From the abstract: "In these tests, ultrasound neither controlled nor repelled test insects..."
7) Laboratory and field trials with commercial ultrasonic devices against three ant species.
Authors: Huang, F., Bh. Subramanyam, and J. Clark. 2003. Journal of Agricultural and Urban Entomology 19: 25 -28.
Quote: “…our data failed to show any significant repelling abilities of all three ultrasonic devices…”
8) Behavioral and reproductive effects of ultrasound on Plodia interpunctella (Hübner).
Authors: Huang, F., and Bh. Subramanyam. 2004. Entomologia Experimentalis et Applicata 113: 157–164.
9) Book: Addicted to Placebos: Understanding Science and Society
Author: Alan J. Scott, Ph.D. 2006 - 513 pages
Quote: "Research on the effectiveness of several types of electronic pest control devices has shown that cockroaches are not repelled by ultrasonic sounds, vibrations, electro-magnetic forces or or pulsed electronic signals."
10) Lack of repellency of three commercial ultrasonic devices to the German cockroach (Blattodea: Blattellidae).
Authors: Huang, F., and Bh. Subramanyam. 2006. Insect Science 13: 61-66.
From the abstract: “The result failed to provide evidence that ultrasonic technology could be used as an effective pest management tool to repel or eliminate the German cockroach.”
11) Responses of mosquitoes and German cockroaches to ultrasound emitted from a random ultrasonic generating device.
Authors: Ahmad, A., Bh. Subramanyam, and L. Zurek. 2007. Entomologia Source: Experimentalis et Applicata 123: 25-33.
From the abstract: “Ultrasound from the random ultrasonic device failed to repel mosquitoes and German cockroaches at the different frequency ranges evaluated.”
12) FTC Warns Manufacturers and Retailers of Ultrasonic Pest control Devices - 2001
13) Marketer of Pest Control Devices Required to Provide Support for Claims - 2003
14) High Frequency Sound Devices Lack Efficacy in Repelling Birds - 1992
Authors: Erickson, Marsh & Salmon
From the abstract: “A review of efficacy studies conducted and published by a number of researchers fails to demonstrate the usefulness of such bird control devices.”
15) Frightening Methods & Devices/Stimuli to Prevent Mammal Damage – a Review - 1990
Authors: Koehler, Marsh & Salmon
Quote: “…while rodents may temporarily avoid areas "covered" with high-frequency sounds, rodents habituate to them and will feed or nest alongside the operating devices.”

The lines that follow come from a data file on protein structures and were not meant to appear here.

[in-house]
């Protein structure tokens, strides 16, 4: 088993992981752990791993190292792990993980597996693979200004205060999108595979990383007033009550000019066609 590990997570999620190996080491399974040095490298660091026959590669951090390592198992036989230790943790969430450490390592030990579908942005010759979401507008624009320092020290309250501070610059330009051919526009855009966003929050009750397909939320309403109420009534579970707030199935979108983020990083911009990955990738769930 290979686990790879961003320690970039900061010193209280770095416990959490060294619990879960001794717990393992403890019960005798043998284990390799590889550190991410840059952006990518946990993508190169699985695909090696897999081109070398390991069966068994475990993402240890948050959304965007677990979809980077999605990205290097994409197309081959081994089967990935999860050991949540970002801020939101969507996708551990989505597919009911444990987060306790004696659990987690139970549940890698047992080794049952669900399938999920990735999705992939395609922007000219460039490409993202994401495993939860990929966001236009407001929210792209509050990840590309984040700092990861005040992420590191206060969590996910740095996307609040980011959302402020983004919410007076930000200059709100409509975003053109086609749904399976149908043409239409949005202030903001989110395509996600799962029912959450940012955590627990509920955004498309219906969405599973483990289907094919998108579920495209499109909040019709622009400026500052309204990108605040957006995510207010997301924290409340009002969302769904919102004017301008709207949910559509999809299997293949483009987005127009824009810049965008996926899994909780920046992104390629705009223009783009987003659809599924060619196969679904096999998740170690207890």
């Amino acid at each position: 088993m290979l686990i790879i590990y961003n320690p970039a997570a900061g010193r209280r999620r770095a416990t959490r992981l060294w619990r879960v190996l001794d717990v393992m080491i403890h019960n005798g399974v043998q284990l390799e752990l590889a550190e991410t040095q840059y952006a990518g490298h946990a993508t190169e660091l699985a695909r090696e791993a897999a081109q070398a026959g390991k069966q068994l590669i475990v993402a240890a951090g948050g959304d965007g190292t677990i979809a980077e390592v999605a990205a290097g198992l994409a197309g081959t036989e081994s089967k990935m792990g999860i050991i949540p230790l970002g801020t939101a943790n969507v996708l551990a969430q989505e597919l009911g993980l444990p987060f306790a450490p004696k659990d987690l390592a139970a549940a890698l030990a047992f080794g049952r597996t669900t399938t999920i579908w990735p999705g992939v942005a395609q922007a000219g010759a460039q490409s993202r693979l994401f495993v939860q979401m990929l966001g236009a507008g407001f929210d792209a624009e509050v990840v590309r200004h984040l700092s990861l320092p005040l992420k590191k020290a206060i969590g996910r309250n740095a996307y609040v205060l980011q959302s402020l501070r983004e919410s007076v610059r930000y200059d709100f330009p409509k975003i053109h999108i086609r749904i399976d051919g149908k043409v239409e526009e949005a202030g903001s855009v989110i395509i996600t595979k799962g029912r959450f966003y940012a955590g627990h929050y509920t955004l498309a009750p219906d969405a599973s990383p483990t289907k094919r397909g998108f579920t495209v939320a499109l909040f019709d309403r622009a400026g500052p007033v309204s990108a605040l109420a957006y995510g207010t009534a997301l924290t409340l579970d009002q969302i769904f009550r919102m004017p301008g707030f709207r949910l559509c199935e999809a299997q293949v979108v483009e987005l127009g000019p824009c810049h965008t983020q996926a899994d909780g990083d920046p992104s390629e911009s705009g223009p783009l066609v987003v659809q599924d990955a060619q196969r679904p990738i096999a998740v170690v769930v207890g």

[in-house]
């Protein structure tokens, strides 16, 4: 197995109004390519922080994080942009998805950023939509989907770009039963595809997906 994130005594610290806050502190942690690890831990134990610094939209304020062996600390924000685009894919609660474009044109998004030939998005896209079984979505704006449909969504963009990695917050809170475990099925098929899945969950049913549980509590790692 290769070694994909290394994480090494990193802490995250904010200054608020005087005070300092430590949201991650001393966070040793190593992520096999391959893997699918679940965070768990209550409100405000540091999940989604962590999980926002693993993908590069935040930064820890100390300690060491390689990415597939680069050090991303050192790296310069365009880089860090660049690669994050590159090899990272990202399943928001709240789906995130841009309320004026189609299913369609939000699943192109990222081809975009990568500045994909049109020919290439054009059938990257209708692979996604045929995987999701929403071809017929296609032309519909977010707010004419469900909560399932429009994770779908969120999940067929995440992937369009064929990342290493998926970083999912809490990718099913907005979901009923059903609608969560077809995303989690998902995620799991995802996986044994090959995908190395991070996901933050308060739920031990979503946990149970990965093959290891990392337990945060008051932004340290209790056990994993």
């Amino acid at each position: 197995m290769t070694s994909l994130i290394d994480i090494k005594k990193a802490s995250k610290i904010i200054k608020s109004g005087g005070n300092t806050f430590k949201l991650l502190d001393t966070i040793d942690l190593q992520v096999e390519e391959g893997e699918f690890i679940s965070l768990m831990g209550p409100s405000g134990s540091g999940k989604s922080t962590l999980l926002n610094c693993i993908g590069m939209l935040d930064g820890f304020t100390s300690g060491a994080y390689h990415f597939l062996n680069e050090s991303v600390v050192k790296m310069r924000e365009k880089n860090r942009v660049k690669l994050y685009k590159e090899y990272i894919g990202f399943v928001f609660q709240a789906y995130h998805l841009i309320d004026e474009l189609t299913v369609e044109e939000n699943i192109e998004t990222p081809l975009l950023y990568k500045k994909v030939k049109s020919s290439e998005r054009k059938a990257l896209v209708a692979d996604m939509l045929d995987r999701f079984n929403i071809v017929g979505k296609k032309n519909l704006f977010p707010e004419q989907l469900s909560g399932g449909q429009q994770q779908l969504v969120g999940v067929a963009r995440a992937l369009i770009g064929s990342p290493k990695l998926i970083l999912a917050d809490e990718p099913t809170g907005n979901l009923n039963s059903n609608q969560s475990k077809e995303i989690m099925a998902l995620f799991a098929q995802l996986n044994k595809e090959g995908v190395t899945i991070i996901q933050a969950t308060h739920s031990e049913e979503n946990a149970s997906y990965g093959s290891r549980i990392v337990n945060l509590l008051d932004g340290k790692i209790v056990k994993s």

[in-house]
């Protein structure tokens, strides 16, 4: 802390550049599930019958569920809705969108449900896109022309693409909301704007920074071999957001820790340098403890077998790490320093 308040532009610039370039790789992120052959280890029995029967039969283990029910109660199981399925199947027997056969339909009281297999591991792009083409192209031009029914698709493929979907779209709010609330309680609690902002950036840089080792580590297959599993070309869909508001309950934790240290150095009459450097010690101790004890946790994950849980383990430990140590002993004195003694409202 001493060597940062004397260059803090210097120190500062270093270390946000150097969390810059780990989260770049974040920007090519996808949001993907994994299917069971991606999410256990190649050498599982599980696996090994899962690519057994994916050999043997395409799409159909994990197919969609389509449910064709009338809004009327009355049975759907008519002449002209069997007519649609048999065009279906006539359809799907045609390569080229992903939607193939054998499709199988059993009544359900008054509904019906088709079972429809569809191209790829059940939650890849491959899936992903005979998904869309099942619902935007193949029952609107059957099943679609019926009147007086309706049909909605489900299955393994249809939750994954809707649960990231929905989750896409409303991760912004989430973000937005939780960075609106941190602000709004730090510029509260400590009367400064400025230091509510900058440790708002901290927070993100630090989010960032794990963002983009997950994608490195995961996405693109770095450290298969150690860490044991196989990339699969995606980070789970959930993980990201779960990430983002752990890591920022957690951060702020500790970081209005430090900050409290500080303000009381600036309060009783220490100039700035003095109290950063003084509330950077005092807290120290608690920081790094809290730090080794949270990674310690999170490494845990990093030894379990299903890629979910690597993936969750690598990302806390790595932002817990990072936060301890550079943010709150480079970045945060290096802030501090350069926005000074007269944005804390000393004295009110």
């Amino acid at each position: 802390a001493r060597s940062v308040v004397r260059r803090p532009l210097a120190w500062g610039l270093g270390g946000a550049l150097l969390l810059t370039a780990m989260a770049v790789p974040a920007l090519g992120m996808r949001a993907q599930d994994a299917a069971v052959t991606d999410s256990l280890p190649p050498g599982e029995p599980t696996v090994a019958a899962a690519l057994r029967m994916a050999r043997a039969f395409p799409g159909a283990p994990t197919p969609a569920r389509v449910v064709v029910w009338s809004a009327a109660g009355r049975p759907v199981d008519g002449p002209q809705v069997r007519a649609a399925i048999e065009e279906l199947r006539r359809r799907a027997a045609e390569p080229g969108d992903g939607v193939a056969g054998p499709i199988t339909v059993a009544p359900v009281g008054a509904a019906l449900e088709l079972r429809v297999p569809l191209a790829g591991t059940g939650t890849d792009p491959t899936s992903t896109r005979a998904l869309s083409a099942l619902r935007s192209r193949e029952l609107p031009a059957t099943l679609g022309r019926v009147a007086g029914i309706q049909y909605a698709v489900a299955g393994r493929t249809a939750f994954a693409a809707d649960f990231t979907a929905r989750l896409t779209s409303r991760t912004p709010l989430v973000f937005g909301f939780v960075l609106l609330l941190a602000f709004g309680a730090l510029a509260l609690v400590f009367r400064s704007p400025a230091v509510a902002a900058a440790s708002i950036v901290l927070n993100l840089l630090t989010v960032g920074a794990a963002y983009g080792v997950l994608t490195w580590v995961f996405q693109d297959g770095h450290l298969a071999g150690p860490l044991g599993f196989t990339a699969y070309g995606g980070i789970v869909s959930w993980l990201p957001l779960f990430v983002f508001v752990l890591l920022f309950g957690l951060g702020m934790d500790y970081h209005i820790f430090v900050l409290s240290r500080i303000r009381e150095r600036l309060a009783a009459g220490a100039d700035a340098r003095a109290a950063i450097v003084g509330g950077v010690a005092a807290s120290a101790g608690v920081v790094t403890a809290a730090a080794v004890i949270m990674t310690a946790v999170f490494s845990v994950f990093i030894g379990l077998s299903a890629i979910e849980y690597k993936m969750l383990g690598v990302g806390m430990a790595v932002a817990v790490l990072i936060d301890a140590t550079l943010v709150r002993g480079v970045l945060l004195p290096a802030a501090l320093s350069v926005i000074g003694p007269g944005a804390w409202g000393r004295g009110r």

Quote: “There have been so many failures reported with high-frequency sound that little can be said in favor of such devices.”
16) A blinded, controlled trial of an ultrasound device as mosquito repellent. - 2000
Authors: Sylla, Lell & Kremsner
Quote: “There was no significant difference in landing rate between the houses with ultrasound device and the houses with placebo for any species of mosquito. Thus the ultrasound device used was not effective against mosquitoes in this strictly controlled trial.”
17) Acoustic methods of monitoring and manipulating insect pests and their natural enemies
Quote: “Ironically, ultrasonic emitters for the control of insects not known to hear ultrasound have been successfully marketed (or at least widely advertised) even though they are totally ineffective.”
18) Brush Country Horticulture newsletter - Texas Agricultural Extension Service
September, 1996 VOL. 7, NO. 9
19) Tests of ultrasonic emissions on mosquito attraction to hosts in a flight chamber - 1985
Authors: Foster & Lutes
From the abstract: “For all species there was no significant difference between the numbers trapped when the devices were switched on or off, when all devices were tested simultaneously. Tests of individual devices against Ae. aegypti also failed to show a repellent effect”
20) Electronic mosquito repellents for preventing mosquito bites and malaria infection – 2007
Authors: Enayati, Hemingway & Garner
From the abstract: “Field entomological studies confirm that EMRs [electronic mosquito repellants] have no effect on preventing mosquito bites.”
For effective pest control with a human touch, contact Russ by e-mail or call 813-727-4758.
Pest control services is offered in: Apollo Beach, Bloomingdale, Brandon, Carrollwood, Citrus Park, Drew Park, Egypt Lake, Forest Hills, Gibsonton, Land o' Lakes, Lutz, New Tampa, North Tampa, Plant City, Riverview, Ruskin, Seminole Heights, South Tampa, Sulphur Springs, Seffner, Tampa, Tampa Heights, Temple Terrace, Thonotosassa, Town and Country, USF area, Valrico, Wellswood, Wesley Chapel, Ybor City …and all areas in between.